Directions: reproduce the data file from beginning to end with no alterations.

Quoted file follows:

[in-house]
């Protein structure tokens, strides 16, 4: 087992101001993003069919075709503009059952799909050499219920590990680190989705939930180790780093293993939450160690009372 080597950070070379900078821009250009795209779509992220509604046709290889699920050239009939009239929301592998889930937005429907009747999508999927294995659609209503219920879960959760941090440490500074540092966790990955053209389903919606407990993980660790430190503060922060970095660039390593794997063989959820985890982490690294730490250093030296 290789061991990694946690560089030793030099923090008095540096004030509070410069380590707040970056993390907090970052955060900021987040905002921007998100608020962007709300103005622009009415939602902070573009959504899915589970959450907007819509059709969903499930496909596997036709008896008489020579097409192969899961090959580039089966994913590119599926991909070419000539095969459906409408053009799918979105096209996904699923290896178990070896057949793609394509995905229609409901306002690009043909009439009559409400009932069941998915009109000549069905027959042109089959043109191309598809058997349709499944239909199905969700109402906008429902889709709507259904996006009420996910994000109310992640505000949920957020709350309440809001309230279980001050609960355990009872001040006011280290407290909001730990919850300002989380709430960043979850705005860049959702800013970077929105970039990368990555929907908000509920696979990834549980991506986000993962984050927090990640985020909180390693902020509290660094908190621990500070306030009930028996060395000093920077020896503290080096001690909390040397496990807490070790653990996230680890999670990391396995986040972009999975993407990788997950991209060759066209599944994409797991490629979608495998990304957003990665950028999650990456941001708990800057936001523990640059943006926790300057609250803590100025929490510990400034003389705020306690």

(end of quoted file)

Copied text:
[in-house]
């Protein structure tokens, strides 16, 4: 087992101001993003069919075709503009059952799909050499219920590990680190989705939930180790780093293993939450160690009372 080597950070070379900078821009250009795209779509992220509604046709290889699920050239009939009239929301592998889930937005429907009747999508999927294995659609209503219920879960959760941090440490500074540092966790990955053209389903919606407990993980660790430190503060922060970095660039390593794997063989959820985890982490690294730490250093030296 290789061991990694946690560089030793030099923090008095540096004030509070410069380590707040970056993390907090970052955060900021987040905002921007998100608020962007709300103005622009009415939602902070573009959504899915589970959450907007819509059709969903499930496909596997036709008896008489020579097409192969899961090959580039089966994913590119599926991909070419000539095969459906409408053009799918979105096209996904699923290896178990070896057949793609394509995905229609409901306002690009043909009439009559409400009932069941998915009109000549069905027959042109089959043109191309598809058997349709499944239909199905969700109402906008429902889709709507259904996006009420996910994000109310992640505000949920957020709350309440809001309230279980001050609960355990009872001040006011280290407290909001730990919850300002989380709430960043979850705005860049959702800013970077929105970039990368990555929907908000509920696979990834549980991506986000993962984050927090990640985020909180390693902020509290660094908190621990500070306030009930028996060395000093920077020896503290080096001690909390040397496990807490070790653990996230680890999670990391396995986040972009999975993407990788997950991209060759066209599944994409797991490629979608495998990304957003990665950028999650990456941001708990800057936001523990640059943006926790300057609250803590100025929490510990400034003389705020306690």